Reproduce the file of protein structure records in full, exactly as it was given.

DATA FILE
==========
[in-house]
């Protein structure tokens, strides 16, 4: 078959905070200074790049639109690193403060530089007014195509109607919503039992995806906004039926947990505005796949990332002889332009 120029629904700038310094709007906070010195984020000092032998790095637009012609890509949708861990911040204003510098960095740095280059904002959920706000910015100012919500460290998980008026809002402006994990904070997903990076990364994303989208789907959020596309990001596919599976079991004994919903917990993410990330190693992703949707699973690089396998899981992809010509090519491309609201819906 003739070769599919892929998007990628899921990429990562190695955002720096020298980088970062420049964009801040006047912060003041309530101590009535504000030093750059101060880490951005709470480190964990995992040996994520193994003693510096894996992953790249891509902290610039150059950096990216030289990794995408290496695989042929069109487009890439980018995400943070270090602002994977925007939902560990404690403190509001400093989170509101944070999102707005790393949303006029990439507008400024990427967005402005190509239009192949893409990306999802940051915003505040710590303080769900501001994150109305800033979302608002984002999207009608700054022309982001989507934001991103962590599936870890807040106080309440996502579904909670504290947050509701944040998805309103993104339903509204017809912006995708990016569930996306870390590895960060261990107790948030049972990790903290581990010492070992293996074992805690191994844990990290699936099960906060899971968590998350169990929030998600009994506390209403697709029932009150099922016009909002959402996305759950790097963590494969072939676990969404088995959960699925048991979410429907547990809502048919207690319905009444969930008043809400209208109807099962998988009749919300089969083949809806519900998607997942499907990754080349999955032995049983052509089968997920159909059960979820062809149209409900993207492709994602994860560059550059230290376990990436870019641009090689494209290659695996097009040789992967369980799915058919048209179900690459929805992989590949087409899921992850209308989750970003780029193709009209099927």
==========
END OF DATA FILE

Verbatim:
[in-house]
């Protein structure tokens, strides 16, 4: 078959905070200074790049639109690193403060530089007014195509109607919503039992995806906004039926947990505005796949990332002889332009 120029629904700038310094709007906070010195984020000092032998790095637009012609890509949708861990911040204003510098960095740095280059904002959920706000910015100012919500460290998980008026809002402006994990904070997903990076990364994303989208789907959020596309990001596919599976079991004994919903917990993410990330190693992703949707699973690089396998899981992809010509090519491309609201819906 003739070769599919892929998007990628899921990429990562190695955002720096020298980088970062420049964009801040006047912060003041309530101590009535504000030093750059101060880490951005709470480190964990995992040996994520193994003693510096894996992953790249891509902290610039150059950096990216030289990794995408290496695989042929069109487009890439980018995400943070270090602002994977925007939902560990404690403190509001400093989170509101944070999102707005790393949303006029990439507008400024990427967005402005190509239009192949893409990306999802940051915003505040710590303080769900501001994150109305800033979302608002984002999207009608700054022309982001989507934001991103962590599936870890807040106080309440996502579904909670504290947050509701944040998805309103993104339903509204017809912006995708990016569930996306870390590895960060261990107790948030049972990790903290581990010492070992293996074992805690191994844990990290699936099960906060899971968590998350169990929030998600009994506390209403697709029932009150099922016009909002959402996305759950790097963590494969072939676990969404088995959960699925048991979410429907547990809502048919207690319905009444969930008043809400209208109807099962998988009749919300089969083949809806519900998607997942499907990754080349999955032995049983052509089968997920159909059960979820062809149209409900993207492709994602994860560059550059230290376990990436870019641009090689494209290659695996097009040789992967369980799915058919048209179900690459929805992989590949087409899921992850209308989750970003780029193709009209099927």